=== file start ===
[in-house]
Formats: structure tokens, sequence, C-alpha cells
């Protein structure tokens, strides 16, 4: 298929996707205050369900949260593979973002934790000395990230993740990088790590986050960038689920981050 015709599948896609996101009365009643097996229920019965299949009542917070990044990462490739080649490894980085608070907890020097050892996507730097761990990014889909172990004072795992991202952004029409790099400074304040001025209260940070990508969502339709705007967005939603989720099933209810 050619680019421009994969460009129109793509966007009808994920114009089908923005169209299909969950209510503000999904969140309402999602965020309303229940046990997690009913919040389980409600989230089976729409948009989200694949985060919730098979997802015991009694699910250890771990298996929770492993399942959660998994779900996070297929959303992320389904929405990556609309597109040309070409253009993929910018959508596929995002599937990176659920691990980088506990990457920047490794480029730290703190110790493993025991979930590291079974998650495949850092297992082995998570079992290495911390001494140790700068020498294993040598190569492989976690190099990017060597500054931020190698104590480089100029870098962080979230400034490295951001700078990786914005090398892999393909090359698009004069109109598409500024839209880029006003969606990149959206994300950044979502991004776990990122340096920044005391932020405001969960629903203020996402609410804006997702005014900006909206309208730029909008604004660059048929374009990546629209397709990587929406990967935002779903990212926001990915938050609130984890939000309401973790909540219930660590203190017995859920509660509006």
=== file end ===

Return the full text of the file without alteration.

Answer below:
[in-house]
Formats: structure tokens, sequence, C-alpha cells
């Protein structure tokens, strides 16, 4: 298929996707205050369900949260593979973002934790000395990230993740990088790590986050960038689920981050 015709599948896609996101009365009643097996229920019965299949009542917070990044990462490739080649490894980085608070907890020097050892996507730097761990990014889909172990004072795992991202952004029409790099400074304040001025209260940070990508969502339709705007967005939603989720099933209810 050619680019421009994969460009129109793509966007009808994920114009089908923005169209299909969950209510503000999904969140309402999602965020309303229940046990997690009913919040389980409600989230089976729409948009989200694949985060919730098979997802015991009694699910250890771990298996929770492993399942959660998994779900996070297929959303992320389904929405990556609309597109040309070409253009993929910018959508596929995002599937990176659920691990980088506990990457920047490794480029730290703190110790493993025991979930590291079974998650495949850092297992082995998570079992290495911390001494140790700068020498294993040598190569492989976690190099990017060597500054931020190698104590480089100029870098962080979230400034490295951001700078990786914005090398892999393909090359698009004069109109598409500024839209880029006003969606990149959206994300950044979502991004776990990122340096920044005391932020405001969960629903203020996402609410804006997702005014900006909206309208730029909008604004660059048929374009990546629209397709990587929406990967935002779903990212926001990915938050609130984890939000309401973790909540219930660590203190017995859920509660509006």